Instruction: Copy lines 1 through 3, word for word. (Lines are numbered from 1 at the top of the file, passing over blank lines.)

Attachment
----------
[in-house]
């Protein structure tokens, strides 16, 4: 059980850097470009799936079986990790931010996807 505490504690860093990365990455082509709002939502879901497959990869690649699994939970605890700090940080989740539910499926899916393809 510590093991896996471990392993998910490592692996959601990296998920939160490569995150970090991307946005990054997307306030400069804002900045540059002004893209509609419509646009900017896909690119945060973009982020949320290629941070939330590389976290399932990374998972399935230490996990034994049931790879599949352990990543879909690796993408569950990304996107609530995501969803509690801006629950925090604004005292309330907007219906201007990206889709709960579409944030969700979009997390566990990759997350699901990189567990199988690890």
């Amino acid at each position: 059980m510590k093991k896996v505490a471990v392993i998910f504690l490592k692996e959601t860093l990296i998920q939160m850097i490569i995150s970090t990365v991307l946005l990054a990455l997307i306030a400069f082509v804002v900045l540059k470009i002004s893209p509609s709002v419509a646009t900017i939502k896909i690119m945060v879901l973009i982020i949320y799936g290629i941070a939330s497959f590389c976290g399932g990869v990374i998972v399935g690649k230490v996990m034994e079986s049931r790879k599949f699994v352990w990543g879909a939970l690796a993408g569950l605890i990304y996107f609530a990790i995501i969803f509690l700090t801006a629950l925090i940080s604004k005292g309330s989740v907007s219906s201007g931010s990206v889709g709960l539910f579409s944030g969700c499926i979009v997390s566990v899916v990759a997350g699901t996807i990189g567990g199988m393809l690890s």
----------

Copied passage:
[in-house]
């Protein structure tokens, strides 16, 4: 059980850097470009799936079986990790931010996807 505490504690860093990365990455082509709002939502879901497959990869690649699994939970605890700090940080989740539910499926899916393809 510590093991896996471990392993998910490592692996959601990296998920939160490569995150970090991307946005990054997307306030400069804002900045540059002004893209509609419509646009900017896909690119945060973009982020949320290629941070939330590389976290399932990374998972399935230490996990034994049931790879599949352990990543879909690796993408569950990304996107609530995501969803509690801006629950925090604004005292309330907007219906201007990206889709709960579409944030969700979009997390566990990759997350699901990189567990199988690890």
């Amino acid at each position: 059980m510590k093991k896996v505490a471990v392993i998910f504690l490592k692996e959601t860093l990296i998920q939160m850097i490569i995150s970090t990365v991307l946005l990054a990455l997307i306030a400069f082509v804002v900045l540059k470009i002004s893209p509609s709002v419509a646009t900017i939502k896909i690119m945060v879901l973009i982020i949320y799936g290629i941070a939330s497959f590389c976290g399932g990869v990374i998972v399935g690649k230490v996990m034994e079986s049931r790879k599949f699994v352990w990543g879909a939970l690796a993408g569950l605890i990304y996107f609530a990790i995501i969803f509690l700090t801006a629950l925090i940080s604004k005292g309330s989740v907007s219906s201007g931010s990206v889709g709960l539910f579409s944030g969700c499926i979009v997390s566990v899916v990759a997350g699901t996807i990189g567990g199988m393809l690890s």